perhaps the result of an upbringing which developed a frugal perception within
us...or could it be that we have mentally fallen prey to a form of an ancient
heresy (ascetism; the putting down of the flesh, in the hope that the spirit
will excel) where we believe we must suffer physically in order to win Christ
spiritually...so we have developed a pattern of pretending we're not
I see so many good and talented people, who are not able to
respond to opportunities which arise, almost ham-strung by a false idea that God
would have them turn down every chance at succeeding or excelling in different
areas "I mustn't get into that, I might enjoy myself and sin by mistake".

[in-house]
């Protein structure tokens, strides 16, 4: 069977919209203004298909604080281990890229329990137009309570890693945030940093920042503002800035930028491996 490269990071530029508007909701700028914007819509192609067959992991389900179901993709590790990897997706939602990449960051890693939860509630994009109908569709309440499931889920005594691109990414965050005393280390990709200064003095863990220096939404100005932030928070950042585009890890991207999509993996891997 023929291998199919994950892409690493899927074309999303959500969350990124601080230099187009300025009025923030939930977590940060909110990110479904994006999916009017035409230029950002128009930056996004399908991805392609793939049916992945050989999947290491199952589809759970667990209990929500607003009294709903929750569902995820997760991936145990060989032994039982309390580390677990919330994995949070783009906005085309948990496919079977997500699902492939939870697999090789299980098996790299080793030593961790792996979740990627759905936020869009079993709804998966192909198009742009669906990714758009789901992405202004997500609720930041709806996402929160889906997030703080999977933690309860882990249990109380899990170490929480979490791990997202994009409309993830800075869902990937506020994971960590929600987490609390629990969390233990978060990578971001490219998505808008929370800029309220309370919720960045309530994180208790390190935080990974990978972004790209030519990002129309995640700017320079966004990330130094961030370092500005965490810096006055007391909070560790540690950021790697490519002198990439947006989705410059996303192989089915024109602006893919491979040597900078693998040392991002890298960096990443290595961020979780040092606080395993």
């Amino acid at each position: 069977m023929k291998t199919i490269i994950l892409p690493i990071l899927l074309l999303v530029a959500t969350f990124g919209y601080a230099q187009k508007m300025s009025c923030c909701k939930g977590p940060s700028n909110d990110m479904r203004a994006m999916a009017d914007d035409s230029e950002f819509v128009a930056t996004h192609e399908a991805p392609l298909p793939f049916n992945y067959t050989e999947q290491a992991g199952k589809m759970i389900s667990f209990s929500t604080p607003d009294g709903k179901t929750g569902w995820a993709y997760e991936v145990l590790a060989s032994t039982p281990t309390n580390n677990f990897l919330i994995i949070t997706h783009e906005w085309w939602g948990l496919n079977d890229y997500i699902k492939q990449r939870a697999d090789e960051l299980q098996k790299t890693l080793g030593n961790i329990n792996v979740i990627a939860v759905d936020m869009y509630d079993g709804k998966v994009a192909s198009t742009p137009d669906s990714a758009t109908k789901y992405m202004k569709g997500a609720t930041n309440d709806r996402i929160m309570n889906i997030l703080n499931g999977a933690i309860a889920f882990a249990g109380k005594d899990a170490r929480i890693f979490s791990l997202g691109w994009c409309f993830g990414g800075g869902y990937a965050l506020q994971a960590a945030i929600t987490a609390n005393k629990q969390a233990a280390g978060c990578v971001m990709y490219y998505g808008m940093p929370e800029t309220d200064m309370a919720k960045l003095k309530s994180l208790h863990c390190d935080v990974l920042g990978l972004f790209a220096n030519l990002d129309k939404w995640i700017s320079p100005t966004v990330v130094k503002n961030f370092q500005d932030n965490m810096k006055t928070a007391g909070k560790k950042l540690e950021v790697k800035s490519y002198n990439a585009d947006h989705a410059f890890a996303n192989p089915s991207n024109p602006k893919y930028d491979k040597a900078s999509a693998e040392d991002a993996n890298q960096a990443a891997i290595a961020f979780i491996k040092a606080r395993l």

Abraham Lincoln said "Most people are as happy as they choose to be".
Our problem is not money, achievement or success -– it is
the heart of man. It's what we do with it all. We are warned 'not to fall in
love with the folding stuff' as it can easily become a root through which all
sorts of evil can sprout ie. if money consumes us, we can act quite selfishly as
a result. Yes, believe it or not, even Christians can turn quite mean and ornery
Thankfully, with our God we are in a process where we can
grow. I have seen first hand some fairly affluent churches where instead of
pretending that God would have everybody poor, they practise what the Bible
teaches..."If you want to be great in the Kingdom of God -– learn to serve...".
If God blesses your hard work, be grateful and get on with serving. Actions
speak louder than words, and certain churches emphasise serving one another,
and serving out in the community! They literally put their money where